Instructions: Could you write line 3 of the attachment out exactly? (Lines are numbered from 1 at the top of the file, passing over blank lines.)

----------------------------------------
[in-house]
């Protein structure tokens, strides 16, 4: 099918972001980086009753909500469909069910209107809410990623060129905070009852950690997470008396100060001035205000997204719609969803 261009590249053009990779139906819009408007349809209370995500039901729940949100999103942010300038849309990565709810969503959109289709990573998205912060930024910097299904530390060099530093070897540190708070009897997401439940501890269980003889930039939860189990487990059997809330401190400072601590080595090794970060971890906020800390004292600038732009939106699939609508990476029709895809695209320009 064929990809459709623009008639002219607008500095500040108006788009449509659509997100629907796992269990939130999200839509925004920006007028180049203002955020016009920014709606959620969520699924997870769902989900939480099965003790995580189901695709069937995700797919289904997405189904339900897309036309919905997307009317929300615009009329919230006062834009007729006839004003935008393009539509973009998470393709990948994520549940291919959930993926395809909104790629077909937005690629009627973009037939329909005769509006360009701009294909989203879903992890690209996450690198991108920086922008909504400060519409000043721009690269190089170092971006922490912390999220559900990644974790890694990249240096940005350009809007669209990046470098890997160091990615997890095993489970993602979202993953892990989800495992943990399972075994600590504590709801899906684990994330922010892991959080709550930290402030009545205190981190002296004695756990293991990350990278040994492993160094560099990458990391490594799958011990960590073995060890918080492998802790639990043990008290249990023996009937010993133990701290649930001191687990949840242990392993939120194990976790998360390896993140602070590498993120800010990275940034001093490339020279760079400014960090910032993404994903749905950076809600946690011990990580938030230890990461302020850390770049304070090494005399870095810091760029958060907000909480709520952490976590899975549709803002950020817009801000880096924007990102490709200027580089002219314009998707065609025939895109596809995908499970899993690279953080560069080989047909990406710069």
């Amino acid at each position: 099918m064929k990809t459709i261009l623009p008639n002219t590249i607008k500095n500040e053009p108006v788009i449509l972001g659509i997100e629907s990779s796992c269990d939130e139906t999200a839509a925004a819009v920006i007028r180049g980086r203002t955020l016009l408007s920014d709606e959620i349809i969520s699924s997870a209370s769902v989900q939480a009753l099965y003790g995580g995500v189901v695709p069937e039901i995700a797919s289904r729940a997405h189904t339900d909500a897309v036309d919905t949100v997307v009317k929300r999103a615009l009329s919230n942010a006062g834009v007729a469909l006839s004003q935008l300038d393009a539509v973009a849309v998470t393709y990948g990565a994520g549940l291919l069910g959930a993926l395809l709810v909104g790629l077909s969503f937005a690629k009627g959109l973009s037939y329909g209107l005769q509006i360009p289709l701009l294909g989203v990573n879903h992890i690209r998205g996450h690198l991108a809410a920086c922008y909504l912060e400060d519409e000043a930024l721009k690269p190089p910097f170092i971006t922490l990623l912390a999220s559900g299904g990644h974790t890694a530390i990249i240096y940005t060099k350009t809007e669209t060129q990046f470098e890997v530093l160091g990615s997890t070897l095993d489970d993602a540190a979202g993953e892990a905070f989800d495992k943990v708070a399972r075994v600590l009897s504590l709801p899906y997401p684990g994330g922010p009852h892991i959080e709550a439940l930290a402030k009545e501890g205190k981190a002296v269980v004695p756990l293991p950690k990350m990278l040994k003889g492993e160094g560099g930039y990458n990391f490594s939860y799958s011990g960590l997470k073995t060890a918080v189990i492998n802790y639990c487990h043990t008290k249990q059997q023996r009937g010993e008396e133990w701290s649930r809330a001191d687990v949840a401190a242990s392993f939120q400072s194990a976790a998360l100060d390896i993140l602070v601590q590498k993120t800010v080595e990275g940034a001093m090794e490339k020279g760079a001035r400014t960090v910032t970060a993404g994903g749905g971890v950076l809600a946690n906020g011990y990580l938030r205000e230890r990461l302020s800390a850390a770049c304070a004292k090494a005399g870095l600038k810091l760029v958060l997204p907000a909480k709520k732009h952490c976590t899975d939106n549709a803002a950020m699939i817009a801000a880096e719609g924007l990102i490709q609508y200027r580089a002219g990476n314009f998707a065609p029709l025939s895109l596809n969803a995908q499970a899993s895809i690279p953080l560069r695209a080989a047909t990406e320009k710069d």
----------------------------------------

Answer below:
């Amino acid at each position: 099918m064929k990809t459709i261009l623009p008639n002219t590249i607008k500095n500040e053009p108006v788009i449509l972001g659509i997100e629907s990779s796992c269990d939130e139906t999200a839509a925004a819009v920006i007028r180049g980086r203002t955020l016009l408007s920014d709606e959620i349809i969520s699924s997870a209370s769902v989900q939480a009753l099965y003790g995580g995500v189901v695709p069937e039901i995700a797919s289904r729940a997405h189904t339900d909500a897309v036309d919905t949100v997307v009317k929300r999103a615009l009329s919230n942010a006062g834009v007729a469909l006839s004003q935008l300038d393009a539509v973009a849309v998470t393709y990948g990565a994520g549940l291919l069910g959930a993926l395809l709810v909104g790629l077909s969503f937005a690629k009627g959109l973009s037939y329909g209107l005769q509006i360009p289709l701009l294909g989203v990573n879903h992890i690209r998205g996450h690198l991108a809410a920086c922008y909504l912060e400060d519409e000043a930024l721009k690269p190089p910097f170092i971006t922490l990623l912390a999220s559900g299904g990644h974790t890694a530390i990249i240096y940005t060099k350009t809007e669209t060129q990046f470098e890997v530093l160091g990615s997890t070897l095993d489970d993602a540190a979202g993953e892990a905070f989800d495992k943990v708070a399972r075994v600590l009897s504590l709801p899906y997401p684990g994330g922010p009852h892991i959080e709550a439940l930290a402030k009545e501890g205190k981190a002296v269980v004695p756990l293991p950690k990350m990278l040994k003889g492993e160094g560099g930039y990458n990391f490594s939860y799958s011990g960590l997470k073995t060890a918080v189990i492998n802790y639990c487990h043990t008290k249990q059997q023996r009937g010993e008396e133990w701290s649930r809330a001191d687990v949840a401190a242990s392993f939120q400072s194990a976790a998360l100060d390896i993140l602070v601590q590498k993120t800010v080595e990275g940034a001093m090794e490339k020279g760079a001035r400014t960090v910032t970060a993404g994903g749905g971890v950076l809600a946690n906020g011990y990580l938030r205000e230890r990461l302020s800390a850390a770049c304070a004292k090494a005399g870095l600038k810091l760029v958060l997204p907000a909480k709520k732009h952490c976590t899975d939106n549709a803002a950020m699939i817009a801000a880096e719609g924007l990102i490709q609508y200027r580089a002219g990476n314009f998707a065609p029709l025939s895109l596809n969803a995908q499970a899993s895809i690279p953080l560069r695209a080989a047909t990406e320009k710069d």